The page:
Hockey players love the mantra, "Will beats skill,'' but what they actually mean is that team chemistry, being the players who want to win the most, can overcome almost any disadvantage.
But how does a team build that chemistry, that will to pull together so they can beat adversity? As much as they know it works, no one really knows how to make it in the first place.
The Fort Wayne Komets have always been known as a team with great chemistry, and it's a big reason why they have won four championships in five years. Not even they have a formula for creating that bond within a team.
"There isn't a correct answer, but it's learning how to come together when you are down 4-1 or up 4-1, on and off the ice,'' veteran forward Brett Smith said. "It's all a mindset. Guys have to learn to buy in, learn to win in situations and battle for each other through thick and thin.''
Sure, locker room togetherness is built on a lot of cliches, but cliches often have some truth involved.
"Chemistry comes from having good like-minded teammates, guys who want to win and realize you have to work hard to do it,'' veteran defenseman Brent Henley said. "I don't think there's a formula to it other than getting guys who think the same.''
Komets coach Al Sims says the way to do that is by researching players during the summer when he and General Manager David Franke are recruiting for the next season's roster. They've been known to call every coach a player has had from juniors through all of his professional career.
"You try to get people with character who have been leaders on other teams, making sure there are no checkered pasts, where he's been a bad guy somewhere and is selfish,'' Sims said. "Our guys don't like guys like that. You want to get as many good people in here as you can and hopefully they all meld together, but you have a much better chance with good people. The guys we retained are all good people.''
And what happens to players with bad attitudes who might slip through?
"Guys who don't buy into team systems stand out as individuals and a lot of times don't end up on the team, or you see those guys are playing on three or four teams a year,'' Smith said. "Guys like that travel around.''
The Komets believe the biggest factor is attracting players who are willing to follow the leaders the team already has in Colin Chaulk, Kaleigh Schrock, Henley and Smith. That's one reason they were so aggressive last summer going after players like Tyler Butler, Eric Giosa and Brandon Marino who had been leaders and captains with other teams.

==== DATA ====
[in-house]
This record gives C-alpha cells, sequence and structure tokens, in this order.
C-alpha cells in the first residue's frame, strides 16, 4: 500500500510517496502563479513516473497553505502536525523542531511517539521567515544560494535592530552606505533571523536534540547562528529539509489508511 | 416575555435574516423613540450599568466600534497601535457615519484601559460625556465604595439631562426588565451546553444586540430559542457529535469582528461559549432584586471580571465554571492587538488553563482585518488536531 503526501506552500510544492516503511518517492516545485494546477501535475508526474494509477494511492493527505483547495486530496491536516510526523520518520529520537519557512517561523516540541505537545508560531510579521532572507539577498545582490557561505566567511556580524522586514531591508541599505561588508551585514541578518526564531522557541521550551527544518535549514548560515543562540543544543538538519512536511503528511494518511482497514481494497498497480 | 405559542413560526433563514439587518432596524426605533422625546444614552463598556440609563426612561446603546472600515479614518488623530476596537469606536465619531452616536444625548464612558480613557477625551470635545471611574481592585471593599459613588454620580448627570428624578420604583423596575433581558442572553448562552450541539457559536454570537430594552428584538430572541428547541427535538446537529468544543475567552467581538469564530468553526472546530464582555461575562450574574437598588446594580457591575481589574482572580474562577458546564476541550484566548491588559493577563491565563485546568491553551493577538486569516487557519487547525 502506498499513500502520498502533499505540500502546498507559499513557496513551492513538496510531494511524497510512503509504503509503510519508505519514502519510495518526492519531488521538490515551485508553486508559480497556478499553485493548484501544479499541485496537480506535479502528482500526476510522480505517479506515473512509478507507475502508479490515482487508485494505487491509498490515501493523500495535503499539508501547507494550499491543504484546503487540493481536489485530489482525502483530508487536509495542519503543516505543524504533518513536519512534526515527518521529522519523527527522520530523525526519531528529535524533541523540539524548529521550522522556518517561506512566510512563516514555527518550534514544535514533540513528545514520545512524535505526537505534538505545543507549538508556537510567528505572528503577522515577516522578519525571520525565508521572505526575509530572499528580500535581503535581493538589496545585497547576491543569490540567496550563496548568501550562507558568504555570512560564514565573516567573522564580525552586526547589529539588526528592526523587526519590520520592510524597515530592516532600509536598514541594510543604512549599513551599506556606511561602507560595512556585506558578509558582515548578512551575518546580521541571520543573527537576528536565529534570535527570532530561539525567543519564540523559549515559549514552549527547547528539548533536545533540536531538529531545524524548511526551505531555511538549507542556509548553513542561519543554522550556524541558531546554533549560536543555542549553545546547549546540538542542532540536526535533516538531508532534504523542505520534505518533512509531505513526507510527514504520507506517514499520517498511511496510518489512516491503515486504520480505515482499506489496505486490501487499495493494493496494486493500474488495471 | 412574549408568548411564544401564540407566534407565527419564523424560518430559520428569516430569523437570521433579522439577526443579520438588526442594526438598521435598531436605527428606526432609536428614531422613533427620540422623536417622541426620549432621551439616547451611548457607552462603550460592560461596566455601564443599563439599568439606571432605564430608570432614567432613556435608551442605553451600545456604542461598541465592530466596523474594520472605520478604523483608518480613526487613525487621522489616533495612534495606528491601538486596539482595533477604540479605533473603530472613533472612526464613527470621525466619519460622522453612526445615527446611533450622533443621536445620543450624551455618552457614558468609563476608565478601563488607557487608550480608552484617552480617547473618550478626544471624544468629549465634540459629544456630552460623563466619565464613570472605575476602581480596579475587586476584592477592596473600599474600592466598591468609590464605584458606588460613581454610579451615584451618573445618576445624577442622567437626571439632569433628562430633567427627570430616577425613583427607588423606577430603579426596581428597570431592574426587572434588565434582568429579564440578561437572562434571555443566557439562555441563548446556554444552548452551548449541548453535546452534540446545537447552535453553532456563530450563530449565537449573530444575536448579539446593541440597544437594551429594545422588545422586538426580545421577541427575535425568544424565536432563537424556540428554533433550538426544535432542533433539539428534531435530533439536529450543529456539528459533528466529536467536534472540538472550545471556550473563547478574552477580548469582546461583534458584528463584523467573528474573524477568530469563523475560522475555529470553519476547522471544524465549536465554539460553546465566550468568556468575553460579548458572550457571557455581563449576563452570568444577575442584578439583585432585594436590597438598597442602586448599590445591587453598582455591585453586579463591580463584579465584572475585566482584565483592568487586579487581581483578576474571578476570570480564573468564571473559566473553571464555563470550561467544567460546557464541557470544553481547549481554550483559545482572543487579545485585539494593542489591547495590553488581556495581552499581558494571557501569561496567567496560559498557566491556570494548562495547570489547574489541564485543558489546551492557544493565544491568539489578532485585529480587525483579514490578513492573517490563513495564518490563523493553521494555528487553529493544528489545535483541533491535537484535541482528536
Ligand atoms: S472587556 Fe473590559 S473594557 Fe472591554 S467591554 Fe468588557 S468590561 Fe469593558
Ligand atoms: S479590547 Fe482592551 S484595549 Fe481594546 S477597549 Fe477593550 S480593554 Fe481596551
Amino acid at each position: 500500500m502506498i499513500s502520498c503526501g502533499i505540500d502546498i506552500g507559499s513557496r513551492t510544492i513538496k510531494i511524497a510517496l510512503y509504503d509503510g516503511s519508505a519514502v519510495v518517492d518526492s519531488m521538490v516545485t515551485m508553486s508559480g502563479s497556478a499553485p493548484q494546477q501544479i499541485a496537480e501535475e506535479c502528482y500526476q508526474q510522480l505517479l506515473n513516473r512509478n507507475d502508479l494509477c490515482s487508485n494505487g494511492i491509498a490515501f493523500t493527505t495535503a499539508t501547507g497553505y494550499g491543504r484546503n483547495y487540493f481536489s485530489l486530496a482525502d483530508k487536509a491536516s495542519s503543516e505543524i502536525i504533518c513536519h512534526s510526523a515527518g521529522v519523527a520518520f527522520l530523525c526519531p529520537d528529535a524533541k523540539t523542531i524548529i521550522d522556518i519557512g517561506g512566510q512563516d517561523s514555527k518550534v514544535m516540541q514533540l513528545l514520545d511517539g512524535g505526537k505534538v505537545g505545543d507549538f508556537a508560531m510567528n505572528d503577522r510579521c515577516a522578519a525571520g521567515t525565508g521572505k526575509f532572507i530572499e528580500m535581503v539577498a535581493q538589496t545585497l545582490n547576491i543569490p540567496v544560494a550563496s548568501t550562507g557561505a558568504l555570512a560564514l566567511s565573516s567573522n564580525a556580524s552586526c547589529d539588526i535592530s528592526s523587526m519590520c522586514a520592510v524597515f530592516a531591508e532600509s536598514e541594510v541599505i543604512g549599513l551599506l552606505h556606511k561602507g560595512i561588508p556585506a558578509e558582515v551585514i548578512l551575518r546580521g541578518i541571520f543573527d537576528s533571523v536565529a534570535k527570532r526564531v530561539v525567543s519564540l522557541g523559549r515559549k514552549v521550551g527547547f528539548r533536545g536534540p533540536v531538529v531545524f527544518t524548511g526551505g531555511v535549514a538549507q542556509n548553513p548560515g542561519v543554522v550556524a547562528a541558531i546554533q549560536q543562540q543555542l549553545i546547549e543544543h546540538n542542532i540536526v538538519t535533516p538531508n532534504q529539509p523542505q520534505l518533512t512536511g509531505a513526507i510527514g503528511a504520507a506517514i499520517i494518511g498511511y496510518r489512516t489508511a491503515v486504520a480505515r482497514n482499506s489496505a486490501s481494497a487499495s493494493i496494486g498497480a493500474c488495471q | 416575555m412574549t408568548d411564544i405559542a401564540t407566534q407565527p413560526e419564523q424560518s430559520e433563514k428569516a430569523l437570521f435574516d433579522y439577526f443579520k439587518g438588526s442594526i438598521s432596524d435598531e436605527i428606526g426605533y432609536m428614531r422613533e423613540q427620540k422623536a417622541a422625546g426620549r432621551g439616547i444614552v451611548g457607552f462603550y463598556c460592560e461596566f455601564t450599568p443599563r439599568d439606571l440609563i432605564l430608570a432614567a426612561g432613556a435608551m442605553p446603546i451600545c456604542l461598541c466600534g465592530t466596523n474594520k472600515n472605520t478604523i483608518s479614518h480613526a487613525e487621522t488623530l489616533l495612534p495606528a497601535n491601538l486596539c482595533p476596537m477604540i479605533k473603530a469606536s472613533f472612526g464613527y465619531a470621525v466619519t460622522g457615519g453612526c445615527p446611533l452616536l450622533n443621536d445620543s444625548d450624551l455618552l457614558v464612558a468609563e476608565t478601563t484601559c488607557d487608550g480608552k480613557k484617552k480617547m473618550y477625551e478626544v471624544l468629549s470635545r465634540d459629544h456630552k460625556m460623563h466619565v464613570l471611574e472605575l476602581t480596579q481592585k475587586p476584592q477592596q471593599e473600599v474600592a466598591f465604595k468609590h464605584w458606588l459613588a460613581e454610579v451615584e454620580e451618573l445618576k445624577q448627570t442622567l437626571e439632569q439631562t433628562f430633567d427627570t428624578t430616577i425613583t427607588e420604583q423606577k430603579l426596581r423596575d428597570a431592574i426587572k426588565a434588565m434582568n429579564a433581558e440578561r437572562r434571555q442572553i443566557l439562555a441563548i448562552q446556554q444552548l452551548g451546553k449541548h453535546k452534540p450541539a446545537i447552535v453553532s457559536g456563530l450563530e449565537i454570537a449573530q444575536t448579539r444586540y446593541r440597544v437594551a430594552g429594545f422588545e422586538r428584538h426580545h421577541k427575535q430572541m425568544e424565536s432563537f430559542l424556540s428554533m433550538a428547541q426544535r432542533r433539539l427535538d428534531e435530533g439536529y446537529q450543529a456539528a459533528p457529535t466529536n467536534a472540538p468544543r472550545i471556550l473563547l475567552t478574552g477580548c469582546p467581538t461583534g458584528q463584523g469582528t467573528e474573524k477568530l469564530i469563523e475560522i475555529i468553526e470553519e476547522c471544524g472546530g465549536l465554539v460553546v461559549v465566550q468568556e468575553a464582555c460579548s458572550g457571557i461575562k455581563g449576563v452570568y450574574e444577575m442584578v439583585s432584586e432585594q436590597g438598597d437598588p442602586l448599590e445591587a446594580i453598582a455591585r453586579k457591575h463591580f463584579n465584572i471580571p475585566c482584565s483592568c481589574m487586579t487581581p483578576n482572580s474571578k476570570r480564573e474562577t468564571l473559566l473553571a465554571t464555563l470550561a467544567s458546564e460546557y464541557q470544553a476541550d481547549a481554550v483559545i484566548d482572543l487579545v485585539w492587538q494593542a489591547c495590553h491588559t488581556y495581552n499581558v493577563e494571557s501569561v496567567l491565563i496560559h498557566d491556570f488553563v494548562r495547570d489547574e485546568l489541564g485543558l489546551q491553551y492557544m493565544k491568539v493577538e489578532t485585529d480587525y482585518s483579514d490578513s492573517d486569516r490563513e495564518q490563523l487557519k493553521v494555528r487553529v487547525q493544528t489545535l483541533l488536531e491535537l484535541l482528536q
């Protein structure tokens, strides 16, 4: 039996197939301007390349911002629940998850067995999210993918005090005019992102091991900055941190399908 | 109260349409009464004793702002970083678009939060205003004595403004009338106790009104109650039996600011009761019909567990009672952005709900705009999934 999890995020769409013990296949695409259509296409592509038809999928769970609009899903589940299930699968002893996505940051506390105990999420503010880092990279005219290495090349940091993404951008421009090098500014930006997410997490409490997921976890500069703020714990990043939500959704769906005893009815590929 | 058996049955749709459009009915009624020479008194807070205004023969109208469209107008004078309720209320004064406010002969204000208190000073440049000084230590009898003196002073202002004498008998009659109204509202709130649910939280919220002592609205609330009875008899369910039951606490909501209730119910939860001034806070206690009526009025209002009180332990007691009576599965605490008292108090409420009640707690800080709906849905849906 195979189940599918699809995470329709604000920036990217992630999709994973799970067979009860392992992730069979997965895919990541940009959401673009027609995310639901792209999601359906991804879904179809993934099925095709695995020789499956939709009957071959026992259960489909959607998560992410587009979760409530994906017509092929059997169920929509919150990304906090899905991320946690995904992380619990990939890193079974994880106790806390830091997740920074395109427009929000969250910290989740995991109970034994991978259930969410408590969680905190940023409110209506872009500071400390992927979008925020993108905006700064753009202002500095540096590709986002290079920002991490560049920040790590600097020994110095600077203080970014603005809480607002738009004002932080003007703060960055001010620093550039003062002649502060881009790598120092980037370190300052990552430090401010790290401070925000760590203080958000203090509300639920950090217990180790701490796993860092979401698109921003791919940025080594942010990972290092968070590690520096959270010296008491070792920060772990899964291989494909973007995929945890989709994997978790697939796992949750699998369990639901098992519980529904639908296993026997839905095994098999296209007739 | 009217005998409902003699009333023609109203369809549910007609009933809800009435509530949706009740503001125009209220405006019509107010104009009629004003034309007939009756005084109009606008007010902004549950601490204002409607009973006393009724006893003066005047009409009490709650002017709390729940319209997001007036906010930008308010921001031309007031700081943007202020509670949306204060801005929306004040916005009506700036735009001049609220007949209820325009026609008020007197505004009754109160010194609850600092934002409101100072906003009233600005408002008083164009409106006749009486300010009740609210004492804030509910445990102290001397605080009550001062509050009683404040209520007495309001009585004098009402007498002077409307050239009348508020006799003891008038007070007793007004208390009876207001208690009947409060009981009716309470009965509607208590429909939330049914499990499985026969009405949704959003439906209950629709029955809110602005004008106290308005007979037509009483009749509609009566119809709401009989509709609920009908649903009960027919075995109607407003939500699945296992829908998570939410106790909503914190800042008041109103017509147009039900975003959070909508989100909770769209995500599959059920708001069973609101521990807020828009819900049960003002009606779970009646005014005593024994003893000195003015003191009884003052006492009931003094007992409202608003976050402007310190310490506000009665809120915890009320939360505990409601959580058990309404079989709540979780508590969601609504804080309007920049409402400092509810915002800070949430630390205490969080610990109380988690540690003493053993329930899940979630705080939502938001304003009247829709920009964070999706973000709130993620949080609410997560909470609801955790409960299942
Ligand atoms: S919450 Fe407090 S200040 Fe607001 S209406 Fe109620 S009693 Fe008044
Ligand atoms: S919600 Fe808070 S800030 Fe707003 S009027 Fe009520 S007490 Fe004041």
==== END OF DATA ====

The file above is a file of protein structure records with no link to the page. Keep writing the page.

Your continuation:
Then the returning players help the new players learn their way around town; the wives and girlfriends pitch in to answer questions and help cook for team gatherings. Along with team events like bowling and barbecues, there are dozens of lunches after practices so everyone can get to know each other away from the ice.
"I think it's important for the guys to get to know me away from the rink and realize I'm not always this way,'' Sims said. ``I'm just a normal person like them.''
Often, there are adult beverages involved.
"There are always two or three guys who do something inappropriate and you can talk about that most of the season,'' Chaulk said with a grin. "No one really knows. The quiet guy looks like he goes to church three times a week, and he might have a flask of whiskey in his jacket.''
A long road trip early in the season doesn't hurt, either, because everyone is stuck on the bus for a long time. Often teams will mix up roommate assignments on road trips to help introduce everyone.
More than any off-the-ice activity, the biggest thing, the Komets all say, is playing together on the ice. The players may not always hang out together after practice, but on the ice they all must react as if they are family.
"Especially with new guys, you have to give them encouragement right away and let them know you like them and support them,'' Schrock said. "Then they'll be on our side, too. It's a lot of communication really.''
Chemistry can't be forced, and it must be rebuilt every season no matter how many players are returning. There are always new players to be hooked into the team dynamic.
"You have to do your part,'' forward Chris Auger said. "Everyone is responsible for themselves, and you have to hold yourself accountable first, and then you can hold your teammates accountable on and off the ice. It's always a team thing.
"The biggest thing we're trying to accomplish this year that we had last year is that it's a team environment wherever you go. Not everyone has to like each other, but you're going to have that person's back and that's where it starts.''
That's how the trust starts, which eventually builds into chemistry.